Three Billion Birds Lost

By Joanne A Calitri   |   March 19, 2020
Luke J. Swetland and Katherine Emery with Kenneth Rosenberg at the Santa Barbara Museum of Natural History

A most pivotal lecture of our time was presented at the Santa Barbara Museum of Natural History on January 29, titled, “Three Billion Birds Lost: The Disappearance of North American Birds and What We Can Do About It.”The standing room-only lecture was given by renowned scientist and author, Kenneth Rosenberg, who works at the Cornell Lab of Ornithology. The presentation was co-presented with Santa Barbara Audubon Society and the UCSB Arts & Lectures Thematic Learning Initiative sponsored by our town’s Lynda Weinman and Bruce Heavin. Roman Baratiak, Associate Director of A&L, acknowledged the co-presenters and Luke J. Swetland, President & CEO of Santa Barbara Museum of Natural History, for its continuing support of their educational series. Katherine Emery, Executive Director of Santa Barbara Audubon Society, introduced Ken.

The lecture focused on the explanation of a landmark study recently published in the Journal Science that stated a loss of 1 in 4 North American birds since 1970. Rosenberg succinctly outlined, using a slide show, how the data was collected, what the loss of common birds signals for us all and suggestions on what we can do to reverse these trends and restore bird populations. Ken said, “Birds are sensitive indicators of environmental health. We have seen this issue prior documented in the book, Silent Spring by Rachel Carson (1962). When we decided to do the study, we had to ask if there was a decline in one location was it balanced by an increase in birds in another location, and are the shifts in bird population relative to human population. We gathered all data from four lead sources: Fish and Game, National Audubon Society’s BBS data, Shorebird Migration studies, and national Christmas Bird Counts. Later we added electronic Radar Ornithology based on weather radar. The results showed 2.9 billion birds lost from 2007 through 2017, the largest loss was in grasslands and the largest increase was in wetlands. Europe was also noting a decline in house sparrows, starlings, and pigeons. The geography shows the loss is concentrated from the Mississippi River east to northeast U.S. What causes the decline is primarily the loss of habitat, urban sprawl, and increase in serious storms that damage food and shelter supplies. The good news is there is hope; birds are resilient, as noted in the 50% increase in waterfowl when hunters asked for increased conservation of wetlands. There are many things people can do individually and collectively.”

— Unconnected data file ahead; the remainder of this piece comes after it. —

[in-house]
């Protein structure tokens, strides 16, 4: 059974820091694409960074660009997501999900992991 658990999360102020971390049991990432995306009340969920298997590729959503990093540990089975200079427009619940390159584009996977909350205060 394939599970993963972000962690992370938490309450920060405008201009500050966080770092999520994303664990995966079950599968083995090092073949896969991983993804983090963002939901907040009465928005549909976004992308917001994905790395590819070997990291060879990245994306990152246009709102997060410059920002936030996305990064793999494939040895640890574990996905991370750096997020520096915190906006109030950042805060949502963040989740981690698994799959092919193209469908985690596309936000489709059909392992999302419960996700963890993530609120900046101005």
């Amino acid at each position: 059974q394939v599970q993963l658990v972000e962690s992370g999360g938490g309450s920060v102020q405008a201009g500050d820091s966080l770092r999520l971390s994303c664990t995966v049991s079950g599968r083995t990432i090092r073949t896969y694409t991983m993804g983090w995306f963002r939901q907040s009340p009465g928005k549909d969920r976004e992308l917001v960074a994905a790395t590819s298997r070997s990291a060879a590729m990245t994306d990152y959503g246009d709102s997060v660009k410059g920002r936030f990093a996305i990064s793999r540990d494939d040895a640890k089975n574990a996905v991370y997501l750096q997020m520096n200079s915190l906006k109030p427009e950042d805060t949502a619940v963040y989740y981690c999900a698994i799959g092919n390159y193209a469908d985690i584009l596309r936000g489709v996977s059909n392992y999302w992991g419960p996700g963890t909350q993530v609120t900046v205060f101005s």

Suggestions to help bird populations range from doing what the Federal Government did in changing out their building windows to safe bird windows, support bird-friendly coffee, plant native bird habitats, decrease plastic use and share your bird sightings to online resources like the “eBird” app,, and the Audubon Society. There is also a shift in restoring habitats to using dynamic conservation, Ken explained, “California farmers were paid to flood their fields during the period that the migratory birds would be in their area. It worked out well for both the farmers and the birds.” Following the hour lecture, he fielded question from the audience.

Noted attendees were Montecito’s expert birder Joan Lentz, members of the SB Audubon Society, leader of the annual Christmas Bird Count Rebecca Clouter with her staff and citizen scientist members and UCSB science students. The SB Audubon Society gave out a free 51-page color booklet on California Birds at risk relative to climate change.

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